Travel Voltage


Travel Voltage: a reader asks…

Hi there! I live in the USA and am traveling to the UK soon, staying in hotels mostly. I want to use my iPhone, iPad and Mac, along with their various chargers, Is there anything special I need to do or buy?

When traveling internationally, you will encounter different types of plug styles, and more importantly, different voltages and cycles (that’s the rate at which alternating current switches, expressed in cycles per second). In the US, the plug type is two flat blades facing each other (one usually fatter than the other), and sometimes a 3rd round prong underneath (the ground). For voltage/cycles: in the US it’s usually 110 volts and 60 cycles. Where you’re going, it’s:

  • us-uk-plug-adapterPlug shape: three thicker blades in roughly the same triangle, but angled differently.
  • Voltage/Cycles: 240 volts and 50 cycles

I think you’ll find that with a few exceptions, all your devices will work just fine in the UK, as long as you use plug adapters. These have the UK blades on the end that goes in the socket, and will have one or more US plug sockets that will take your appliances.


You should take a look at the label on all your various chargers and such, and make sure the label shows that it will accept the full voltage range from 110-240, and will accept 50-60 cycles. You’ll also see an amperage number, often showing as 1A, 2.1A, etc. which doesn’t matter so much.

Most of the items you’ll take with you on your trip are going to be dual-voltage, meaning they work no matter if the voltage is 110 or 240, or if the cycles are 50 or 60. There are a few exceptions, so be sure to check the label on each item you want to bring. Two items that are commonly not dual-voltage capable are:

  1. Electric toothbrush chargers
  2. Hair Dryers

The good news is that many of the better hotels now have bathroom outlets that include both a UK and US type of outlet. This is especially true of hotels in major cities and resorts, the type of places where tourists visit from the US often. If your plug fits the outlet without needing an adapter, most likely that outlet is set for US voltage and cycles.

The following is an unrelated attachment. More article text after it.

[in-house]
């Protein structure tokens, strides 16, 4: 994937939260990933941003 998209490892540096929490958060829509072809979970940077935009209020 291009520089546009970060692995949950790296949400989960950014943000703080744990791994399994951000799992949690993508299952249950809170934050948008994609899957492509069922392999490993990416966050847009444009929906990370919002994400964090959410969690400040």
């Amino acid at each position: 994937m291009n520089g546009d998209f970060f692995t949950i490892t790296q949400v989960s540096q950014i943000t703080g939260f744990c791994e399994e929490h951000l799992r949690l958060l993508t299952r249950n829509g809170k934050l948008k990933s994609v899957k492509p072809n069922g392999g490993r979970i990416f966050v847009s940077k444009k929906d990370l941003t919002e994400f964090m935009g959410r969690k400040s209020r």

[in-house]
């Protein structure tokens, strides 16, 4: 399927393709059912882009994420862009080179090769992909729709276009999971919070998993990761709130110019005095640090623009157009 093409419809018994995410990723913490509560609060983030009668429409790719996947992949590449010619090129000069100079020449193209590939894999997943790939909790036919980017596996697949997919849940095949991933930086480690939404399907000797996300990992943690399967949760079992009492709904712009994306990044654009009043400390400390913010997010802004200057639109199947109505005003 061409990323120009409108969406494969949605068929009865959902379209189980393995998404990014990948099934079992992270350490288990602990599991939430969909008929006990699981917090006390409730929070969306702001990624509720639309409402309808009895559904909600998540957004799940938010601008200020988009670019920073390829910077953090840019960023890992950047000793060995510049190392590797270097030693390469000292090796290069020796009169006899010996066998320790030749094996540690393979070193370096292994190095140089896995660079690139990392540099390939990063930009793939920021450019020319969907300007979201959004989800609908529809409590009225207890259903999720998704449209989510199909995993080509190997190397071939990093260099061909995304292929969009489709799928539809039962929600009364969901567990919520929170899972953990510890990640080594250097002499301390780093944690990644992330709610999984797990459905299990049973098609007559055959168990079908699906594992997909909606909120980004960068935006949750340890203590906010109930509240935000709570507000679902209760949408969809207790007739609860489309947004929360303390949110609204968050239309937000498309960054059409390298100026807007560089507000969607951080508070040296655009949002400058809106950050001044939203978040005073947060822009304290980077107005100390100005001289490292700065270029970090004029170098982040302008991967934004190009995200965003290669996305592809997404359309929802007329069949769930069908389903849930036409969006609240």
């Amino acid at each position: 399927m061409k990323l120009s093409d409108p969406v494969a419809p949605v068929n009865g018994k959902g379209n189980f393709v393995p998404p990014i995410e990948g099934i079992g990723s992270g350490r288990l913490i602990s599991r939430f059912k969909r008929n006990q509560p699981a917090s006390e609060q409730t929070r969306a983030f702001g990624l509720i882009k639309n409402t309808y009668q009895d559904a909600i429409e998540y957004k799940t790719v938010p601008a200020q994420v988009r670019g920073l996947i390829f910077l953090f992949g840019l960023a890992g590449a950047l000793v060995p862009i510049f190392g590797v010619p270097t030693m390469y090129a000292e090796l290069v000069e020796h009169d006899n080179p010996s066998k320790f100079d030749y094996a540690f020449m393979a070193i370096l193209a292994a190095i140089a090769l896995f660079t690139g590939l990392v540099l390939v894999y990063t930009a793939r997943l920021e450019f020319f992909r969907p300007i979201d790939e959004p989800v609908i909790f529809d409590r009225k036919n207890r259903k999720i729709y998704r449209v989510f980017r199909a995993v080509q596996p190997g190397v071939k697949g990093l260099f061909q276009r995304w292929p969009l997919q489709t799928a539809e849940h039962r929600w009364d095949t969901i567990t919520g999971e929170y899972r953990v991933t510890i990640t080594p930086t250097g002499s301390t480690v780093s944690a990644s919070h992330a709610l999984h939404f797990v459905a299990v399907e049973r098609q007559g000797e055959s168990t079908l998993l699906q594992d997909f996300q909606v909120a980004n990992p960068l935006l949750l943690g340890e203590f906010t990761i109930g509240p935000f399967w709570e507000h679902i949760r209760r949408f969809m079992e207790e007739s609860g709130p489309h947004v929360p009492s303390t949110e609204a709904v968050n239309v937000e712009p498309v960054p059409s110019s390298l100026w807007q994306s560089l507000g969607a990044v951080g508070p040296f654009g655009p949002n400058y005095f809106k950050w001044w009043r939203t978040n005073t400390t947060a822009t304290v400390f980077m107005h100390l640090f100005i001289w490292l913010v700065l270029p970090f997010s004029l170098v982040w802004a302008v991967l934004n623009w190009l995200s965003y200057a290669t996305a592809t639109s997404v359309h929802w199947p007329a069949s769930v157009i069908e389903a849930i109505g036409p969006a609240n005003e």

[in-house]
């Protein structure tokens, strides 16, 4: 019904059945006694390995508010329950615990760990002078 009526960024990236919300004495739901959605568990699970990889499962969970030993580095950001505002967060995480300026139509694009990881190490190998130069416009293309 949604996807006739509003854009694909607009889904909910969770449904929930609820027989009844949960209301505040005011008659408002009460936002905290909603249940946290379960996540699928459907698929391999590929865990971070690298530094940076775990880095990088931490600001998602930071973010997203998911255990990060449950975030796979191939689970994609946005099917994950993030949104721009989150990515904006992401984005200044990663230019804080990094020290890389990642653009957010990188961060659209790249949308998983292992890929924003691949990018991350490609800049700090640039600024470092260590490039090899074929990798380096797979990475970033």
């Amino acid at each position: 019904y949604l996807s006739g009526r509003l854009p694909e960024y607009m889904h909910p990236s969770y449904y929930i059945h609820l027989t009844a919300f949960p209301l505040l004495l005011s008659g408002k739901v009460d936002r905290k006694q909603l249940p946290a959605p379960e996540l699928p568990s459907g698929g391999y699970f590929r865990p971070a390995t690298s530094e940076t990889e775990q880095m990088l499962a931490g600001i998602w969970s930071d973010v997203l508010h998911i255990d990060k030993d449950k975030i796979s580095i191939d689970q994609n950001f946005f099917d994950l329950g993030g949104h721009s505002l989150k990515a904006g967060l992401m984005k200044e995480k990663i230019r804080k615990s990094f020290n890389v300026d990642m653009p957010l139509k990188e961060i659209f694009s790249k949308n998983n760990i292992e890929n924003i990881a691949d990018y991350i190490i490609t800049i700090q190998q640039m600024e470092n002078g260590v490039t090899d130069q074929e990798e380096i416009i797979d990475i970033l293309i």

For your dual-voltage capable chargers and such, a simple plug adapter is all that’s needed, such as this set from It’s probably a good idea to bring along a few of these, for as many devices as you need to plug in at the same time. You can also bring a power strip if you’ve room in your luggage.


If you’ve just got to have 100 volts/60 cycles, then a plug adapter won’t do – and if you try to use it, you would probably damage your device and might cause a fire! There’s where you’d need a voltage converter, such as this one. These kits are of course cost more than a simple plug adapter, but usually come with enough different types of plug shapes so they’ll fit most anywhere in the world, not just where you’re going.

Just a final hint of warning: you should be using Apple-certified chargers and cables for your Apple devices. If you were tempted into buying cheap knockoffs, you should know that they can be a serious hazard, with the potential to cause fires and/or ruin your Apple devices.



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